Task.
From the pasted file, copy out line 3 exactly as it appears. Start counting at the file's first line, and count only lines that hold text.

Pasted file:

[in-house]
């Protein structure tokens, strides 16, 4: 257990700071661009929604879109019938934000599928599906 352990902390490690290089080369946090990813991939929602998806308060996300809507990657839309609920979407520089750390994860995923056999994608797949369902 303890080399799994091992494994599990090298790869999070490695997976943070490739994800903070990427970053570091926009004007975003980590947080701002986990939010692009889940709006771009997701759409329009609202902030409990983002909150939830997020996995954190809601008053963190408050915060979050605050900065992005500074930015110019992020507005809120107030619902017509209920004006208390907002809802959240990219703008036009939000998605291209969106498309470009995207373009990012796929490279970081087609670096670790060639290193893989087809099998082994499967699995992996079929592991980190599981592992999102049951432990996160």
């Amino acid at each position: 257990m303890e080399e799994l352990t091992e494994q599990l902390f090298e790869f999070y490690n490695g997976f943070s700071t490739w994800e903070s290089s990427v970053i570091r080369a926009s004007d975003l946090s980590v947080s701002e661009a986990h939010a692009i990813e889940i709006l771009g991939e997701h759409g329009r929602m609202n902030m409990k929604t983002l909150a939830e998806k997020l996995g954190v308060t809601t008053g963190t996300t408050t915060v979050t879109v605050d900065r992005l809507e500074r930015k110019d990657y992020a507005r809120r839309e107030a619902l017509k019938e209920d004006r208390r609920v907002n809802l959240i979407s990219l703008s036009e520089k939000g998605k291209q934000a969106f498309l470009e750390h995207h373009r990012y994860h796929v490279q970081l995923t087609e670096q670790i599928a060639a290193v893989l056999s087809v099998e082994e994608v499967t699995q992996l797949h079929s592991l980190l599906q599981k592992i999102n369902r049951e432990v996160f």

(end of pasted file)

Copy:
């Amino acid at each position: 257990m303890e080399e799994l352990t091992e494994q599990l902390f090298e790869f999070y490690n490695g997976f943070s700071t490739w994800e903070s290089s990427v970053i570091r080369a926009s004007d975003l946090s980590v947080s701002e661009a986990h939010a692009i990813e889940i709006l771009g991939e997701h759409g329009r929602m609202n902030m409990k929604t983002l909150a939830e998806k997020l996995g954190v308060t809601t008053g963190t996300t408050t915060v979050t879109v605050d900065r992005l809507e500074r930015k110019d990657y992020a507005r809120r839309e107030a619902l017509k019938e209920d004006r208390r609920v907002n809802l959240i979407s990219l703008s036009e520089k939000g998605k291209q934000a969106f498309l470009e750390h995207h373009r990012y994860h796929v490279q970081l995923t087609e670096q670790i599928a060639a290193v893989l056999s087809v099998e082994e994608v499967t699995q992996l797949h079929s592991l980190l599906q599981k592992i999102n369902r049951e432990v996160f």